The massacres in Paris were horrific, and people are rightly scared and outraged. Nothing justifies the slaughter, and the Catholic League’s Bill Donohue is dead wrong to claim that the editor of Charlie Hebdo is partly to blame for “the role he played in his tragic death.” Stéphane Charbonnier and the others who were killed were victims of an evil terrorist act (as were those murdered at the kosher Hyper Cacher supermarket), and to suggest they somehow contributed to their own deaths is to go too far toward justifying the killing.

In the reaction to the massacre, however, those who died at Charlie Hebdo have been claimed not only as victims but as heroes and martyrs for free speech and tolerance. This makes me uneasy. Not every victim is a martyr, and one does not become a hero simply by offending people. Hustler’s Larry Flynt did not make himself a hero of free speech by running cartoons of women being gang raped as “entertainment.”

People who defend the right of people to offend, on the other hand, sometimes do act heroically. Some might claim the ACLU as heroes for defending the right of neo-Nazis to march in the heavily Jewish town of Skokie, Illinois. No decent person, however, would claim Frank Collins and his pathetic band of Nazis as heroes for trying to provoke the citizens of Skokie.

As the Skokie case illustrates, the right to offend is rarely as clear-cut as defenders of free speech make it sound. A friend of mine who lived in Skokie for years has remarked on how odd it is that you can march down the middle of the street brandishing swastikas and chanting anti-Semitic slogans, but you can’t smoke a cigarette within thirty feet of a public building. The difference between the two acts can be explained in terms of the difference between speech and acts—or “names” and “sticks and stones”—but even liberal societies recognize that some kinds of speech can break bones. At all levels of society there are sanctions against “hate speech.” Although Germany today is a liberal democracy, it is illegal to march there under the Nazi banner, because some kinds of speech have real consequences.

The editors of Charlie Hebdo themselves recognized the importance of some limits. In 1996, they gathered 170,000 signatures on a petition calling for the right-wing National Front party to be banned. In 2000, journalist Mona Chollet was fired from the magazine after protesting an article by editor Philippe Val in which he called Palestinians “non-civilized.” In 2008, Val fired veteran cartoonist Siné over an article deemed anti-Semitic.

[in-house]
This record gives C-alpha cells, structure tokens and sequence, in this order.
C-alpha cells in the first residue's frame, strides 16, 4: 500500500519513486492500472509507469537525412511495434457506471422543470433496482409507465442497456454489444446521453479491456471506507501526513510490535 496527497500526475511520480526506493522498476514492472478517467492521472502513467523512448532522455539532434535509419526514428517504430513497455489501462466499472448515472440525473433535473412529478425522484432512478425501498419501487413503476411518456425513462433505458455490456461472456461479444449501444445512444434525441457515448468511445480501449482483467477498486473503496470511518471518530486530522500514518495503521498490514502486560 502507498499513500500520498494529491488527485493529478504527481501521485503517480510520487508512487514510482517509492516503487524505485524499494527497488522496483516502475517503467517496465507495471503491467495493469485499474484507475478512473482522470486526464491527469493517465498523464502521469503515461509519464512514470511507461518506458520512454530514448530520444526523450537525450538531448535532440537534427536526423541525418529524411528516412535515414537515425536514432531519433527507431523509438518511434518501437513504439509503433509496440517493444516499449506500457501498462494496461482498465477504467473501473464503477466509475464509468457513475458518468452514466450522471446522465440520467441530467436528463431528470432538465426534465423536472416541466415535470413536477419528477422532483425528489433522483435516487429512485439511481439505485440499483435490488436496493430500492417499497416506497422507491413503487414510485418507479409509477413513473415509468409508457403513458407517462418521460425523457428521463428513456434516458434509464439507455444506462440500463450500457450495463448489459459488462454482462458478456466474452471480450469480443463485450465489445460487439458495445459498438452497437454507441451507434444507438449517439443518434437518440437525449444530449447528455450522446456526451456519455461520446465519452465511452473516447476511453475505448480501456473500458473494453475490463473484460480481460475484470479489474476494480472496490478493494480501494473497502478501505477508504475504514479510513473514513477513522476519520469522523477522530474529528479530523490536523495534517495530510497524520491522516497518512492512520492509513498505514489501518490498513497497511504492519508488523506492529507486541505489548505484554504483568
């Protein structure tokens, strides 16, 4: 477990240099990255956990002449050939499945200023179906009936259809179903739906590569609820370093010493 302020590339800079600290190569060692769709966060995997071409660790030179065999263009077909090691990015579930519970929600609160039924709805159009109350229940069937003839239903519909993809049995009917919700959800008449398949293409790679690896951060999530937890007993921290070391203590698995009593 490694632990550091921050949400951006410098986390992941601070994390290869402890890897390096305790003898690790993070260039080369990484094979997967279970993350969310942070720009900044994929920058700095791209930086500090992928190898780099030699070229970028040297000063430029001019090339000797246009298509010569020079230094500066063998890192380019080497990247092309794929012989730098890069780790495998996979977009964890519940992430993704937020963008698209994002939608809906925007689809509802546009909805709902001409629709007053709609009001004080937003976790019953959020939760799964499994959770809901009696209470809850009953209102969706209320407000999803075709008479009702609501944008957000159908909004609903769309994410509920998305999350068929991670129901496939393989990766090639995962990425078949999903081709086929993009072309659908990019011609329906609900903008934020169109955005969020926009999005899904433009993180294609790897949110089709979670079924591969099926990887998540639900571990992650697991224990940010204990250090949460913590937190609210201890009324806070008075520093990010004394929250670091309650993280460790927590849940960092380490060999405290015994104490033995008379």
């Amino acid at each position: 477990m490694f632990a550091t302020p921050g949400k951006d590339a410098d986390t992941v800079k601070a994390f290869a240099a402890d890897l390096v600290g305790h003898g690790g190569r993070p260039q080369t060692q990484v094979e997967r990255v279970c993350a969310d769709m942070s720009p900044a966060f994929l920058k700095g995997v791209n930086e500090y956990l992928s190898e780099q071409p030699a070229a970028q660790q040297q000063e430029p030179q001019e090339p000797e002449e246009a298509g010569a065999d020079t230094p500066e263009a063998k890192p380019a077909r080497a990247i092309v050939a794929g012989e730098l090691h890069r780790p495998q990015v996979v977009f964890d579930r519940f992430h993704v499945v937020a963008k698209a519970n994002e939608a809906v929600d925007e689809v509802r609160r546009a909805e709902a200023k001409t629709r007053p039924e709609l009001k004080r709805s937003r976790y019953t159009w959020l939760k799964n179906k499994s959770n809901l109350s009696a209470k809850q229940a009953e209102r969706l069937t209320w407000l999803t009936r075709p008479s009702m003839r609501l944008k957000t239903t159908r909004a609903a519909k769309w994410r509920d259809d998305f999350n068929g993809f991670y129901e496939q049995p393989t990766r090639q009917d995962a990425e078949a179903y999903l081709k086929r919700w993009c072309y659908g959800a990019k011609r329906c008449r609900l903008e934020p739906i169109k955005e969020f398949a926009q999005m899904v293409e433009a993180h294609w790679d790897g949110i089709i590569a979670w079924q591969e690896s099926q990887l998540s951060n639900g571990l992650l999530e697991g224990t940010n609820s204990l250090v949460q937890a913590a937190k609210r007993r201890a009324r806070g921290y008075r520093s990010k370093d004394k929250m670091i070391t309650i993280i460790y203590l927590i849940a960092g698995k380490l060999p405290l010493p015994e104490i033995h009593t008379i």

Such limits, however, did not seem to apply in other cases. Charlie Hebdo published cartoons depicting the prophet Muhammad in pornographic poses, nuns masturbating, a black cabinet minister as a monkey, and the three persons of the Trinity locked in a homosexual orgy. They did not just lampoon Muslim terrorists à la The Onion, whose first post-9/11 issue hilariously declared “Hijackers Surprised to Find Selves in Hell.” Charlie Hebdo attacked Muslims as such, as well as Christians and many others. In a liberal society, they certainly have the legal right to do so. To hold them up as heroes and martyrs for tolerance, however, seems acutely inappropriate.

Tolerance is not only a legal principle that leans against criminalizing unpopular forms of speech. Tolerance is also claimed by liberal society as a virtue, a habit of respect for the deeply held convictions of others, even those very different from one’s own. But the banner of tolerance today is ironically being claimed by those, like historian Timothy Garton Ash, who are insisting that the offensive cartoons of Muhammad be republished as widely as possible, lest the terrorists be seen to have “won.”

Defenders of free speech often attribute to Voltaire the famous sentiment, “I disapprove of what you say, but I will defend to the death your right to say it.” Muslims might be excused for being astonished at people who sneer at the world’s great faith traditions but declare themselves ready to die for Nazis, pornographers, and bigots. This is not the best that the Western tradition has to offer. If we want peace, we should mourn the victims of violence and reject the totalitarian impulse implicit in terrorism. But in doing so, we must not glorify contempt for the non-secular “other,” those many Muslims, Christians, and Jews who do not think that blasphemy, racism, and pornography are something to celebrate.

Published in the February 6, 2015 issue: View Contents

William T. Cavanaugh is Professor of Catholic Studies and Director of the Center for World Catholicism and Intercultural Theology at DePaul University.

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